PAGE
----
Skip to main content

Prisoner’s Dilemma in the case of Hong Kong

A few weeks ago, I talked about the housing market of Hong Kong, and how China played a big role to its current situation. Interestingly, the relationship between Hong Kong and China has always been a topic of conversation, moreover, it all started when Hong Kong was still in British hands. The recent death of former UK Prime Minister Margaret Thatcher has inspired me to look into Hong Kong’s history, and here are my findings regarding the relationships among Hong Kong, Britain and China.

In the early 1980s the future of Hong Kong has become a concern, not just for Hong Kong residents, but for the British government as well. The Prime Minister of the United Kingdom of the time, Margaret Thatcher, visited China in 1982 to negotiate regarding the sovereignty of  post-1997 Hong Kong, and in the eyes of game theorists, the negotiation should quickly became a classic case of Prisoner’s Dilemma :

Strategies for UK: Compromise, stay tough. Strategies for China: Compromise, stay tough

Payoff for (UK, China): (C,C)->(R,R), (S,C)->(T,S), (C,S)->(S,T), (S,S)->(P,P), where T>R>P>S

(Note that Hong Kong locals did not play a role in the negotiation, and this was something that some HK locals are angry about to this very day.)

However, most people forgot about one fact at the time: Despite the UK emerged as victorious in the 1982 Falklands War against Argentina, China did not care about any of that. As a growing superpower, China was determine to have HK back, even if it meant sacrificing  Hong Kong’s prosperity (note that this may seem irrational to an outsider, but it made complete sense for China, as China had nothing to lose, hence topics like credible threats and cheap talk do not need to be studied in this case), which made the UK the weaker side of the conflict. Hence, the payoff chart should be modified in the following way:

Strategies for UK: Compromise, stay tough. Strategies for China: Compromise, stay tough

Payoff for (UK, China): (C,C)->(R,R), (S,C)->(T-f,S), (C,S)->(S,T), (S,S)->(P-f,P), where T>R>T-f>P>S>P-f.

The beauty of game theory lies in the fact that it can easily be modified to suit real life situation. In this case, the final result of the negotiation was the Sino-British Joint Declaration, where Hong Kong would be handed back to China in 1997, although it could retain its democratic system and have its own form of government. Note that it is merely a model that I propose; there are multiple models out there that fit the situation as well (once again, the power of game theory).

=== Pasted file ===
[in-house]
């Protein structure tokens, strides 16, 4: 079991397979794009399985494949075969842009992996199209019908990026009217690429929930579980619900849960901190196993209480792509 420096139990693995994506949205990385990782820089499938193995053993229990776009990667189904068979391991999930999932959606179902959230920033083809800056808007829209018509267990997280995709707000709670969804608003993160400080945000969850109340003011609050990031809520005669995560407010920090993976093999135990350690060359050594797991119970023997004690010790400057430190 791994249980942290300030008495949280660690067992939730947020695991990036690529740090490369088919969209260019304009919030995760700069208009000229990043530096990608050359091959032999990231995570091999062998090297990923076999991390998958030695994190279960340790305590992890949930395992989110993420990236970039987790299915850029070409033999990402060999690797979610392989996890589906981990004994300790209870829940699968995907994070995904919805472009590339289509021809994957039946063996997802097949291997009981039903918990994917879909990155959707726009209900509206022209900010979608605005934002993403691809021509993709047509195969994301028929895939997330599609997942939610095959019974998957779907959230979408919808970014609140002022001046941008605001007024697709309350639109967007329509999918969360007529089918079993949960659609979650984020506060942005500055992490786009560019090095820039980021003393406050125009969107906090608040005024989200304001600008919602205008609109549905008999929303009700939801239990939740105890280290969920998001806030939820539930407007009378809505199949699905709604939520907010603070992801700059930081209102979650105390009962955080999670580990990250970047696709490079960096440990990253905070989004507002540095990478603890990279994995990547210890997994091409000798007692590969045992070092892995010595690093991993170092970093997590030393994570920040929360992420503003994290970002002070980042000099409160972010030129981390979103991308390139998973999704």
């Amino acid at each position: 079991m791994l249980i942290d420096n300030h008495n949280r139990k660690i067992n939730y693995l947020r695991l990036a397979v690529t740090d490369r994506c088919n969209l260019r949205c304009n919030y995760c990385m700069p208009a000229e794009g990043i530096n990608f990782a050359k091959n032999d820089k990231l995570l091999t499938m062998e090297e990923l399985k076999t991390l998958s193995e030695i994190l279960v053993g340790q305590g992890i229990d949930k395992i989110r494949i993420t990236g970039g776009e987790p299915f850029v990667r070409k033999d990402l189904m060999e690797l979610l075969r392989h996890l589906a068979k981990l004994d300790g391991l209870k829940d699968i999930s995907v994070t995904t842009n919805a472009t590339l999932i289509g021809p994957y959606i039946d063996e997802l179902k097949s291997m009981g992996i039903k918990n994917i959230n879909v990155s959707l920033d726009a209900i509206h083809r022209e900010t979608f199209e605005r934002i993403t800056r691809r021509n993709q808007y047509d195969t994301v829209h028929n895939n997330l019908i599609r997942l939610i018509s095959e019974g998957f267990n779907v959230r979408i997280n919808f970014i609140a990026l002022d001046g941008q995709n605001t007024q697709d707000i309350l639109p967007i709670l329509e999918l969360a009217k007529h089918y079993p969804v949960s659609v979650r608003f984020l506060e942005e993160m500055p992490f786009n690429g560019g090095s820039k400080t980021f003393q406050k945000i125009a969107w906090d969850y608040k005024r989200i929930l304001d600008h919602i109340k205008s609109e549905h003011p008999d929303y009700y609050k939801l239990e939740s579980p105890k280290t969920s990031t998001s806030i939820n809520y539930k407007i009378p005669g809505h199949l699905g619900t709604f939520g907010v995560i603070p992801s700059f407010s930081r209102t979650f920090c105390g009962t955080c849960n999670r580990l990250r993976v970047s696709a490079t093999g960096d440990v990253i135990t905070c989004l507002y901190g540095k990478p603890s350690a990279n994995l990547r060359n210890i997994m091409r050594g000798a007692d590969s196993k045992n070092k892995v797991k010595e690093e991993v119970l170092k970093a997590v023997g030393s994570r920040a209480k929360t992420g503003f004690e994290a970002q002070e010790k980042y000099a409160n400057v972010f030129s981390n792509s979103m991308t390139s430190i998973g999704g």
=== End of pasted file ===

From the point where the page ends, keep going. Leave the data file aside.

This new system has worked relatively well for many years, despite causing occasional troubles (such as the housing market that was discussed before). However, these troubles slowly built up, and now there is a new Prisoner’s Dilemma coming along: Hong Kong residents are demanding a 100% open democratic election system, whereas China is only allowing one with pre-screened candidates (possibly pro-China) to run. Once again, this is not going to be your classic Prisoner’s Dilemma because:

  1. Hong Kong is extremely weak in this conflict; The only bargaining chip that Hong Kong has is its massive contribution to China’s economy. However, China prefers control over money, while China is relying less and less on Hong Kong’s monetary contribution due to its tremendous growth over the years. In addition, HK relies heavily on China’s supplies such as water, while it is geographically surrounded by China as well.
  2. There are lots of cheap talk going around (players threatening to play strategies that do not lead to Nash Equilibrium); However, this is not coming from the government, but rather from Hong Kong extremists.
  3. There is a possibility of a correlated equilibrium (equilibrium caused by the interference of outside parties); Hong Kong has been a strategic location for many western countries, as it is the only place in China that allows democracy, freedom of speech and the rule of law. There exist organizations in HK that are funded by western government, and no one knows what these organizations are capable of.

What would be the final outcome? No one knows yet, as the whole story is still ongoing. However, as students we should appreciate the power of game theory, because it remains a tool that enables us to look at the world in a logical and scientific way.



Leave a Reply

You must be logged in to post a comment.